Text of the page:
Monday, October 29, 2007

Chicken Noodle Casserole

I already knew it had been quite awhile since I had posted, but then today Jason even commented on how long it had been! (Jason usually doesn't "surf" the net, at least not like I do, but sometimes takes drastic measures when he is bored in class, and I must be in the rotation.) Well lucky for you, dear readers, I made a recipe tonight that got a thumbs up from both Jason and me.
It was a Chicken Noodle Casserole recipe from This was another instance where I already had an ingredient (in this case, egg noodles) and set out to find something to make with it. With this morning being pretty chilly (I actually had to let my car warm up and defrost for the first time this month), a casserole seemed like a warm, comforting choice for dinner.
I also appreciate meals that are baked because it's nice to be able to assemble something, put it in the oven, and walk away from it and have time to do something else for a bit. I try to multitask whenever possible. I generally have only about 4 or 5 hours of "awake time" at home each work day, and I usually struggle to find enough time for all of my interests. This is also why my house is usually a mess, the desk has piles of unfiled receipts and other papers on it, I have unfinished (or even never-begun) sewing projects, the dogs need to be brushed or bathed, etc. All of these things should be manageable enough to maintain, except that by the time I run necessary errands, do crucial chores (like laundry so I have something to wear to work), make dinner and catch up with my husband in the evening it seems like the day is gone. Then on the weekends when I actually have time to devote to these things, I feel like I am so tired from my busy week that I just want to relax and do nothing! I shouldn't complain because I know working parents have it even worse, but... sometimes it's hard.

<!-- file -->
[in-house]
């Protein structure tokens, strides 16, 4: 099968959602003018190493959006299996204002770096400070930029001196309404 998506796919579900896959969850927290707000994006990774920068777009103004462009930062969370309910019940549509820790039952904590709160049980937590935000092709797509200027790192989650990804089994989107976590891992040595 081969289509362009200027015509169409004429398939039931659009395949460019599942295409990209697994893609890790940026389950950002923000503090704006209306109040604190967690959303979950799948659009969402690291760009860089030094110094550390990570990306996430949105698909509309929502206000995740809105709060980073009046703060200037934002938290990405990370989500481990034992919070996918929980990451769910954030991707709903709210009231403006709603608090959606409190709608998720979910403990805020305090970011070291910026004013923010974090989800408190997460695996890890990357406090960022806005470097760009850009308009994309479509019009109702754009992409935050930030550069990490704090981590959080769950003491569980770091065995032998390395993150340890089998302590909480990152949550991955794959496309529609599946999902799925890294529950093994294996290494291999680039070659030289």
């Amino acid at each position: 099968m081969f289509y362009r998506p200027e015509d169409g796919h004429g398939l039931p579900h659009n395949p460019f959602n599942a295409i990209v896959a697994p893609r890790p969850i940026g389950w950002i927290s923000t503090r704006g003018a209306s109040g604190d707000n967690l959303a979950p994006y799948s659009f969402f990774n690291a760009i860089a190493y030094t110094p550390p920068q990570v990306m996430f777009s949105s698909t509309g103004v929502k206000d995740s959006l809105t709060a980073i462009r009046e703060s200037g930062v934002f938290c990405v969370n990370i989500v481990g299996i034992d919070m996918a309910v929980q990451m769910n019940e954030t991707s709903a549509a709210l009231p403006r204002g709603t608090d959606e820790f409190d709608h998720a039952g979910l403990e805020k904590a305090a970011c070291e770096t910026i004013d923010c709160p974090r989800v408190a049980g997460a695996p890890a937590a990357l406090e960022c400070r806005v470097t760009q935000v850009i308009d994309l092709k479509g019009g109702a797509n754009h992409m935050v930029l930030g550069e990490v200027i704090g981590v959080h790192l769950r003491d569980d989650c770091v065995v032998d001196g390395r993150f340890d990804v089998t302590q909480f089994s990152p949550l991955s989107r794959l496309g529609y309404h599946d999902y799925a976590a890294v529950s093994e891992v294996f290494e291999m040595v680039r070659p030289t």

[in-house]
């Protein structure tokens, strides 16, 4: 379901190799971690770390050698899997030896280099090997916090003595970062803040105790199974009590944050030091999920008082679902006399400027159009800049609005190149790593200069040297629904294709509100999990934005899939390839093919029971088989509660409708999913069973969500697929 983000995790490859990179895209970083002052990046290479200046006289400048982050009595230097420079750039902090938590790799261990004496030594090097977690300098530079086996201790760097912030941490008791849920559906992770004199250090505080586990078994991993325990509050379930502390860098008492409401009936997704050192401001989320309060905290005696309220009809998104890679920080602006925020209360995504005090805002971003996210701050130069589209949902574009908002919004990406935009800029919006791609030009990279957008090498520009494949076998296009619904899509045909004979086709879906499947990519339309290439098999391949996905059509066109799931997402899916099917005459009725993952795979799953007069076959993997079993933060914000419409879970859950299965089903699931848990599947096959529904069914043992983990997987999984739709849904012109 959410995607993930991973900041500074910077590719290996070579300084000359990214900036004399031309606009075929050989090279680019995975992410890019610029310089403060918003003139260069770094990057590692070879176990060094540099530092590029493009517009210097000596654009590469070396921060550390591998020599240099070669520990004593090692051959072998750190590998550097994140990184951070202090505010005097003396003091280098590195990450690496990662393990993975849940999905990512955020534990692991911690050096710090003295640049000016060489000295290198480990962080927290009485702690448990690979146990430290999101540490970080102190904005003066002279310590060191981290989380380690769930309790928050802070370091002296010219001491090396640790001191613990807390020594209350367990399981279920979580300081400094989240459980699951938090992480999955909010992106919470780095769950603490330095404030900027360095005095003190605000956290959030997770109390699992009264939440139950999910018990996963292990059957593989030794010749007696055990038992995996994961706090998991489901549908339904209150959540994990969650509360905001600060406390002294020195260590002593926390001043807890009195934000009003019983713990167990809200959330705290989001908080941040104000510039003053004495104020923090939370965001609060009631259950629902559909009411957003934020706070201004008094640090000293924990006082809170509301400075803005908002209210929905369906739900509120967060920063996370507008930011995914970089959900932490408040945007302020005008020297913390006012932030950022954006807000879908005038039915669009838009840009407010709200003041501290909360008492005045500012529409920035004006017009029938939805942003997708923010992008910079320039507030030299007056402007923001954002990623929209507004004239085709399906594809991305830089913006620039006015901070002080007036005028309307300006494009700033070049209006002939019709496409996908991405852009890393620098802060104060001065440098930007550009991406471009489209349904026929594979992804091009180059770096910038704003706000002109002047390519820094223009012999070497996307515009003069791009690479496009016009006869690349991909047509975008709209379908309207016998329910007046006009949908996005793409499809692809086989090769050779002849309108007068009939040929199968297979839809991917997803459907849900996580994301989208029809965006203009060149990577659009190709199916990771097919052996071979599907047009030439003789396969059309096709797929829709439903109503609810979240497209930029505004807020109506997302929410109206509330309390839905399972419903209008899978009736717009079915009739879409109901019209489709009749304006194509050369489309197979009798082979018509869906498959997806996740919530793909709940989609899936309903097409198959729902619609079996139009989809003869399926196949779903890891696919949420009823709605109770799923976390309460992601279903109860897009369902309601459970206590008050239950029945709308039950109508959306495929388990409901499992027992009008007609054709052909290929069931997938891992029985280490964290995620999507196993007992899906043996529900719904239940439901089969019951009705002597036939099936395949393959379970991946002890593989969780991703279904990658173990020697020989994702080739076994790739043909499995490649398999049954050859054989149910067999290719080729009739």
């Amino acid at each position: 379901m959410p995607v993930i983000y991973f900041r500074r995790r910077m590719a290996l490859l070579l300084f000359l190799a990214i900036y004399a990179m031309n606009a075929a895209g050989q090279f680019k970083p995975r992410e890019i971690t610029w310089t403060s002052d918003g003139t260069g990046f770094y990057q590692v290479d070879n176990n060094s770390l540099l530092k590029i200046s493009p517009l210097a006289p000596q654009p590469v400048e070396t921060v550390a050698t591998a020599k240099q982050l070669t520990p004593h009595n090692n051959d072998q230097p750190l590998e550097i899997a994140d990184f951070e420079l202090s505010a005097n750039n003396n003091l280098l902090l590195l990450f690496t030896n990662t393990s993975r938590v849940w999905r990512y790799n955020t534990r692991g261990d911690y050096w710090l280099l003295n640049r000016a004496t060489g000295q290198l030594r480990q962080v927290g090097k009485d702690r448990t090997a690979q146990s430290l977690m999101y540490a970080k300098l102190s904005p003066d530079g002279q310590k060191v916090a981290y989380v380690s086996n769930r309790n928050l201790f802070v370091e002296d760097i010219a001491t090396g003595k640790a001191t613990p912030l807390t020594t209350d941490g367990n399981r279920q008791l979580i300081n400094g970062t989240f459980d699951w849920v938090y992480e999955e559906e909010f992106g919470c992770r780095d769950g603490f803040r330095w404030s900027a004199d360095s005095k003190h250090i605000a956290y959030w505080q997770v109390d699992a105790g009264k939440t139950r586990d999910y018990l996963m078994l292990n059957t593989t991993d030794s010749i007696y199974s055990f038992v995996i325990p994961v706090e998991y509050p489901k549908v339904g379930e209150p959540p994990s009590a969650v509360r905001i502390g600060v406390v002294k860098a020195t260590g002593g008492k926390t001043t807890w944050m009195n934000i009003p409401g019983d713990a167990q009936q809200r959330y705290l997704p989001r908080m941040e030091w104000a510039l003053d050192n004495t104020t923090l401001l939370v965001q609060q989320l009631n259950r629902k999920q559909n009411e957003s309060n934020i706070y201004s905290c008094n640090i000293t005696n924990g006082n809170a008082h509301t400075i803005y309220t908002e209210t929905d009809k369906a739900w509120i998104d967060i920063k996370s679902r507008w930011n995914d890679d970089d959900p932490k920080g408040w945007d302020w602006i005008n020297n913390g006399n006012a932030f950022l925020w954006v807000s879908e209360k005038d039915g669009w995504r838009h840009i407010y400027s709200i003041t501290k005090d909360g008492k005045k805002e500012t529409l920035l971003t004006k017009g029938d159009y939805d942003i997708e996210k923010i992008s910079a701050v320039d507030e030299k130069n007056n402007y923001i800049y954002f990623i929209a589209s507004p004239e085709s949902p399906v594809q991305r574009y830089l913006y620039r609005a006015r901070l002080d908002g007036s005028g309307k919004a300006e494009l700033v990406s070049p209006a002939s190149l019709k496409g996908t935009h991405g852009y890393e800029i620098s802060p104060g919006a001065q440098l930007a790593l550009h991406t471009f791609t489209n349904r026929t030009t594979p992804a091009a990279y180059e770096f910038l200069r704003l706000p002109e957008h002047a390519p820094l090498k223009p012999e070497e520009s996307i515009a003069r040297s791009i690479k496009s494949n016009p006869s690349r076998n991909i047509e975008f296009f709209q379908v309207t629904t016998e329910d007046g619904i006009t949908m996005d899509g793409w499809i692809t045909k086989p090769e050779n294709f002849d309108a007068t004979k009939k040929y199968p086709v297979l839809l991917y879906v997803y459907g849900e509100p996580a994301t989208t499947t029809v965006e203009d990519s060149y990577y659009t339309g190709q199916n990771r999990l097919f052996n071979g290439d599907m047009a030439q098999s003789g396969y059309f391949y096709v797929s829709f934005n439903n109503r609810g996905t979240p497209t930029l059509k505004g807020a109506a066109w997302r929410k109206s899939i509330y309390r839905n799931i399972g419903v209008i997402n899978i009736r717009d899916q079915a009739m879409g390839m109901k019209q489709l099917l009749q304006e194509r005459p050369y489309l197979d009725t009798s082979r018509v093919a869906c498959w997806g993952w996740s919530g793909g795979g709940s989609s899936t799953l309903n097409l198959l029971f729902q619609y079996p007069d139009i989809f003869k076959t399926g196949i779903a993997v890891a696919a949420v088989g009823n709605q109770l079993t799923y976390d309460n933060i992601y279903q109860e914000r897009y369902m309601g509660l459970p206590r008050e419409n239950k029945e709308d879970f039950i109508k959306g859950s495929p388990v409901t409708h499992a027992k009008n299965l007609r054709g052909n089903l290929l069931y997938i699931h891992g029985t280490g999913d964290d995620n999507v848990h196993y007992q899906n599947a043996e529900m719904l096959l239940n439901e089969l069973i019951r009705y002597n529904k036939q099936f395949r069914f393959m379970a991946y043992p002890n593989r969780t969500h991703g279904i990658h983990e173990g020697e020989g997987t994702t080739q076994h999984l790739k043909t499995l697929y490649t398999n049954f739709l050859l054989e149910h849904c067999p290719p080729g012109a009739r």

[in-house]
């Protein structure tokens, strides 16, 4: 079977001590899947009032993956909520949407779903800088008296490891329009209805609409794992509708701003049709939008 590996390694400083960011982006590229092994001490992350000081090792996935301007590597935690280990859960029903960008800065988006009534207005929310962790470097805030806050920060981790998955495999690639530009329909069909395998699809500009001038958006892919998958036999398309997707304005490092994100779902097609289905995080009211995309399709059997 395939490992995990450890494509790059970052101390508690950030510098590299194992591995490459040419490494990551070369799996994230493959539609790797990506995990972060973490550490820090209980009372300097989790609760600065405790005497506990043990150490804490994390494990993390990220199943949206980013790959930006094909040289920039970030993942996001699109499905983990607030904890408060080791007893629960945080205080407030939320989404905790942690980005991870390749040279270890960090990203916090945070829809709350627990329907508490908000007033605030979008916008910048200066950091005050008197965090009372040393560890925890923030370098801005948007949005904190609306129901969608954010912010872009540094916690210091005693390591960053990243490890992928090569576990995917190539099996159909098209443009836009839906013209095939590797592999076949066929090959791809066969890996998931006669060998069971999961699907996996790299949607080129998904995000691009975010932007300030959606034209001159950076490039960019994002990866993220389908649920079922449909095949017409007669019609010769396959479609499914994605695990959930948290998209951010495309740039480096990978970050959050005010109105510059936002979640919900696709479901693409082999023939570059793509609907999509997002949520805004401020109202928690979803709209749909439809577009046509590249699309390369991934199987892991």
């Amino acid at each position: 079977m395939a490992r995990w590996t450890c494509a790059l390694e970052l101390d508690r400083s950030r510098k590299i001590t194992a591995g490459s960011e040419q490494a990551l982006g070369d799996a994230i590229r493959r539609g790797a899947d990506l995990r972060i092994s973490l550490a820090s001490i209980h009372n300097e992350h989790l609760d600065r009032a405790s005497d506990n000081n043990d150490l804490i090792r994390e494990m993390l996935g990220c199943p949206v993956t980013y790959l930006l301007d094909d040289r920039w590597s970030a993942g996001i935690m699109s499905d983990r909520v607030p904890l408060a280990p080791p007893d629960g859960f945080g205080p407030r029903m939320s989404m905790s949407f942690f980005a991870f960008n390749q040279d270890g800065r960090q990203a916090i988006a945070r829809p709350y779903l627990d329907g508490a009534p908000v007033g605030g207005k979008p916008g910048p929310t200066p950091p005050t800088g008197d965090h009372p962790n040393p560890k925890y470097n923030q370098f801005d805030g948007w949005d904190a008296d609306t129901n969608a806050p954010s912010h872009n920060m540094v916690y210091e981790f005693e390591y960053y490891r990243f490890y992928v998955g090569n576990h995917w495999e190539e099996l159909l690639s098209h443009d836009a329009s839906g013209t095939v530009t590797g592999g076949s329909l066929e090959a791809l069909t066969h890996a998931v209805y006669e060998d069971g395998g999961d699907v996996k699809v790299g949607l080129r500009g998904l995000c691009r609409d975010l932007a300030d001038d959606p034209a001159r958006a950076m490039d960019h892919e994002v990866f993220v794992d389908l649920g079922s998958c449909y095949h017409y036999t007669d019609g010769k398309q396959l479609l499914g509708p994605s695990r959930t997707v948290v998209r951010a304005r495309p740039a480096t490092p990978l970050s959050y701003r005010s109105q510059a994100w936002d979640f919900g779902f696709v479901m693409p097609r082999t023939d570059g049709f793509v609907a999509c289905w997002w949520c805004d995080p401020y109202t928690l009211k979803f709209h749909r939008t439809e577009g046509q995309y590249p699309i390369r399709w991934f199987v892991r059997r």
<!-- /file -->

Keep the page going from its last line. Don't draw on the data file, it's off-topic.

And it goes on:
So anyway, the point is that casseroles are easy and time-savers. Tonight, I ran to the grocery store after work (had to pick up some candy for the trick-or-treaters, among other things), got home around 6:30, put away the groceries, fed the dogs, started making the casserole, put it in the oven around 7:45, went into the basement, threw a load of laundry into the washer, and worked out (The Biggest Loser workout dvd... I recommend it!). When the workout was over, the casserole was done.
Here is the recipe. THIS IS NOT HEALTH FOOD, BUT IT'S GOOD!!

4 skinless, boneless chicken breast halves
6 ounces egg noodles
1 (10.75 ounce) can condensed cream of mushroom soup
1 (10.75 ounce) can condensed cream of chicken soup
1 cup sour cream
salt to taste
ground black pepper to taste
1 cup crumbled buttery round crackers
1/2 cup butter